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  1. From my boyish days I had always felt a great perplexity on one point in Macbeth. It was this: the knocking at the gate, which succeeds to the murder of Duncan, produced to my feelings an effect for which I never could account. The effect was, that it reflected back upon the murderer a peculiar awfulness and a depth of solemnity; yet, however ...

  2. "On the Knocking at the Gate in Macbeth" is an essay in Shakespearean criticism by the English author Thomas De Quincey, first published in the October 1823 edition of The London Magazine. Though brief, less than 2,000 words in length, [1] it has been called "De Quincey's finest single critical piece" [2] and "one of the most ...

    • Thomas De Quincey
    • England
    • 1823
    • English
  3. 11 de nov. de 2020 · De Quincey’s Shakespeare is a wielder of words who informs his masterly command of rhetoric and eloquence with keen insight into the workings of psychology. “On the Knocking at the Gate in Macbeth,” which De Quincey describes as “psychological criticism,” is an exploration into the subjective mechanism of audience response.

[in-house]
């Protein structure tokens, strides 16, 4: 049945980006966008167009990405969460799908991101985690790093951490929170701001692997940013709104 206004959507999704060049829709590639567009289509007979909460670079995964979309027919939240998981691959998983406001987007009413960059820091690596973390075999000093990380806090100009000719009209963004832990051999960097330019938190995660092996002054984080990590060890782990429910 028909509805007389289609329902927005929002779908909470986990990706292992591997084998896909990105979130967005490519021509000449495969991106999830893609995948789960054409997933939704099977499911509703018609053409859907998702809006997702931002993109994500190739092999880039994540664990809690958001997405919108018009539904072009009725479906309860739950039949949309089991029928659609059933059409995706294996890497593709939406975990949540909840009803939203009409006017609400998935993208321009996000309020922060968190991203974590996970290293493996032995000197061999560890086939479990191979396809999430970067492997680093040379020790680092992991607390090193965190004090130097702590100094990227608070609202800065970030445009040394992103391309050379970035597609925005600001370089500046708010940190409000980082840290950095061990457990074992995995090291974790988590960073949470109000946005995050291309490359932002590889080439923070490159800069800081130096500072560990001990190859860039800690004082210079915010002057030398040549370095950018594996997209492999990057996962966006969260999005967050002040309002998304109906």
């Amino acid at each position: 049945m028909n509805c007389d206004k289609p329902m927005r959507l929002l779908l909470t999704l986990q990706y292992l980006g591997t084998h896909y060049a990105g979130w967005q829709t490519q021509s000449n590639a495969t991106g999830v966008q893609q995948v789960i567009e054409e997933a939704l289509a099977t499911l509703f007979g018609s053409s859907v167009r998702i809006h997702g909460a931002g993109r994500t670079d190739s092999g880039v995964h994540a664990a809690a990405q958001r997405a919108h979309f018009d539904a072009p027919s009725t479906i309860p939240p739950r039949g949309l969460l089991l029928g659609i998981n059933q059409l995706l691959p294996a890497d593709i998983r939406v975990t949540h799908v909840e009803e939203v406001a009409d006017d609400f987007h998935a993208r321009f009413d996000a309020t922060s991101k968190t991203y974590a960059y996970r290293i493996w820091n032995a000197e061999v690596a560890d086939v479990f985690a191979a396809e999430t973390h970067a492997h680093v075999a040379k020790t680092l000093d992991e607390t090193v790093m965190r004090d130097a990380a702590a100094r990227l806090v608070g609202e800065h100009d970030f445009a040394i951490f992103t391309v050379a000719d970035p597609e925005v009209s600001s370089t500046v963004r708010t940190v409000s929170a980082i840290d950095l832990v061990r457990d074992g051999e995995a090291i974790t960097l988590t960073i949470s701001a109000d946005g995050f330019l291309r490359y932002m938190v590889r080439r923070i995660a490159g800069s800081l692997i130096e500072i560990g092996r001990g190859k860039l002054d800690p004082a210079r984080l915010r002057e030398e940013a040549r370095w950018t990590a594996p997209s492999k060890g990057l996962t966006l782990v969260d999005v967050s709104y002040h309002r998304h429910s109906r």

4. Macbeth. ". Thomas De Quincey (1785-1859) was an English essayist and literary critic, best known for his autobiographical Confessions of an English Opium-Eater (1822), and for the short essay, "On the Knocking at the Gate in Macbeth," first published the London Magazine for October 1823. Murder, in ordinary cases, where the sympathy is wholly ...

  5. In the following scene, the audience learns that Macduff has been knocking at the gate and enters Macbeth's estate at Inverness. The knocking itself is ominous and foreboding, which...

  6. Introduction. Thomas De Quincey opens his essay by explaining that he has been deeply moved by a particular moment in William Shakespeare's Macbeth. This emotional response confused De Quincey because he could not explain why the moment stirred him. De Quincey recalls the moment after Macbeth murders Duncan and hears a knock at the castle gate.

  7. In Thomas De Quincey's 1823 essay "On the Knocking at the Gate in Macbeth", he describes the effect of the knocking at the gate (Macbeth, Act II, Scene 3) on him when he was a boy: "it [the knocking] reflected back upon the murderer a peculiar awfulness...". What does he mean by this? Does he admit feeling sympathy for Macbeth?